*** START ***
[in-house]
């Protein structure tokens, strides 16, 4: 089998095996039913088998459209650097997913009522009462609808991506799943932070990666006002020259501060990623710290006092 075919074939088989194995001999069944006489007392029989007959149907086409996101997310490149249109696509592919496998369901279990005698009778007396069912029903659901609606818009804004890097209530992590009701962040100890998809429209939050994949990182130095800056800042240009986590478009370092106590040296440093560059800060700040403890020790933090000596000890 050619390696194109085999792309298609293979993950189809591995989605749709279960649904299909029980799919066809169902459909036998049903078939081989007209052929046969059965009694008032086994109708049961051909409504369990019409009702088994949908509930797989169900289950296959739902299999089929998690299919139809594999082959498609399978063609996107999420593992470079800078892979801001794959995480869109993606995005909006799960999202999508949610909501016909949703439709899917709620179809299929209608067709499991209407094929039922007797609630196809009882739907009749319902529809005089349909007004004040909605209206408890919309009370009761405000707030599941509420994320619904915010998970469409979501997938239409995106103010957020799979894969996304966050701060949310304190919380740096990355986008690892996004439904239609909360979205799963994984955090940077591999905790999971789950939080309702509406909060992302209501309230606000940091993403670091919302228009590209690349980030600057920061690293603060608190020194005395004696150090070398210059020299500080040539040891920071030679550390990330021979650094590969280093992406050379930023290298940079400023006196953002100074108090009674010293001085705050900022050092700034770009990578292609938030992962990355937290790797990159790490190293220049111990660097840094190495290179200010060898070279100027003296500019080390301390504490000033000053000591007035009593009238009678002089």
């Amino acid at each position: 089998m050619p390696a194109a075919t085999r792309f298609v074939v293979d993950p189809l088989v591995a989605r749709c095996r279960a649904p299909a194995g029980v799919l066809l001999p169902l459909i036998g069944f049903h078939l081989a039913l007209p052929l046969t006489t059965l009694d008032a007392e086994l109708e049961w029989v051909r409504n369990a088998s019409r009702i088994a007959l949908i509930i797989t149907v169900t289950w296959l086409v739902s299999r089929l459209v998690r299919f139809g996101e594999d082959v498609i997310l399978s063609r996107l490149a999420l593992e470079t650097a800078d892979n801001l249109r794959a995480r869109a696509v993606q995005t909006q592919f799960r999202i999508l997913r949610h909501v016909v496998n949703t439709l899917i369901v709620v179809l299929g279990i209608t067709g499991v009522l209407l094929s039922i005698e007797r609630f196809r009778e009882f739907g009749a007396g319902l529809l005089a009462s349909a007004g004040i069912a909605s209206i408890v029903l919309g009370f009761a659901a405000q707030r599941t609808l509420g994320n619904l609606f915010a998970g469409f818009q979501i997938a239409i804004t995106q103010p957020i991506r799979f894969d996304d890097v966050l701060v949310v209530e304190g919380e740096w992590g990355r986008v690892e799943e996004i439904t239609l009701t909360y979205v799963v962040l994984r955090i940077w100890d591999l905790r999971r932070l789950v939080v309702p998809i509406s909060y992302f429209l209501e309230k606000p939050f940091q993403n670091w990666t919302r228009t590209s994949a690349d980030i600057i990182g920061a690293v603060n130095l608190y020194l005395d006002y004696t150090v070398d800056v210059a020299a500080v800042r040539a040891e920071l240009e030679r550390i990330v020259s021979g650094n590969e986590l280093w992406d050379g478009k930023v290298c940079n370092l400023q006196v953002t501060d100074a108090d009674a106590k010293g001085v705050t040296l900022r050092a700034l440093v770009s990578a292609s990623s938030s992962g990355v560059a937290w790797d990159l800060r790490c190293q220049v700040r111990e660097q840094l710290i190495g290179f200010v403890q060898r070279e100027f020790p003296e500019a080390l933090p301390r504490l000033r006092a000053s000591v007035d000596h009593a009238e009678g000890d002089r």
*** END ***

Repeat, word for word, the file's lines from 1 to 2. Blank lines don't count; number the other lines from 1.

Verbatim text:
[in-house]
């Protein structure tokens, strides 16, 4: 089998095996039913088998459209650097997913009522009462609808991506799943932070990666006002020259501060990623710290006092 075919074939088989194995001999069944006489007392029989007959149907086409996101997310490149249109696509592919496998369901279990005698009778007396069912029903659901609606818009804004890097209530992590009701962040100890998809429209939050994949990182130095800056800042240009986590478009370092106590040296440093560059800060700040403890020790933090000596000890 050619390696194109085999792309298609293979993950189809591995989605749709279960649904299909029980799919066809169902459909036998049903078939081989007209052929046969059965009694008032086994109708049961051909409504369990019409009702088994949908509930797989169900289950296959739902299999089929998690299919139809594999082959498609399978063609996107999420593992470079800078892979801001794959995480869109993606995005909006799960999202999508949610909501016909949703439709899917709620179809299929209608067709499991209407094929039922007797609630196809009882739907009749319902529809005089349909007004004040909605209206408890919309009370009761405000707030599941509420994320619904915010998970469409979501997938239409995106103010957020799979894969996304966050701060949310304190919380740096990355986008690892996004439904239609909360979205799963994984955090940077591999905790999971789950939080309702509406909060992302209501309230606000940091993403670091919302228009590209690349980030600057920061690293603060608190020194005395004696150090070398210059020299500080040539040891920071030679550390990330021979650094590969280093992406050379930023290298940079400023006196953002100074108090009674010293001085705050900022050092700034770009990578292609938030992962990355937290790797990159790490190293220049111990660097840094190495290179200010060898070279100027003296500019080390301390504490000033000053000591007035009593009238009678002089």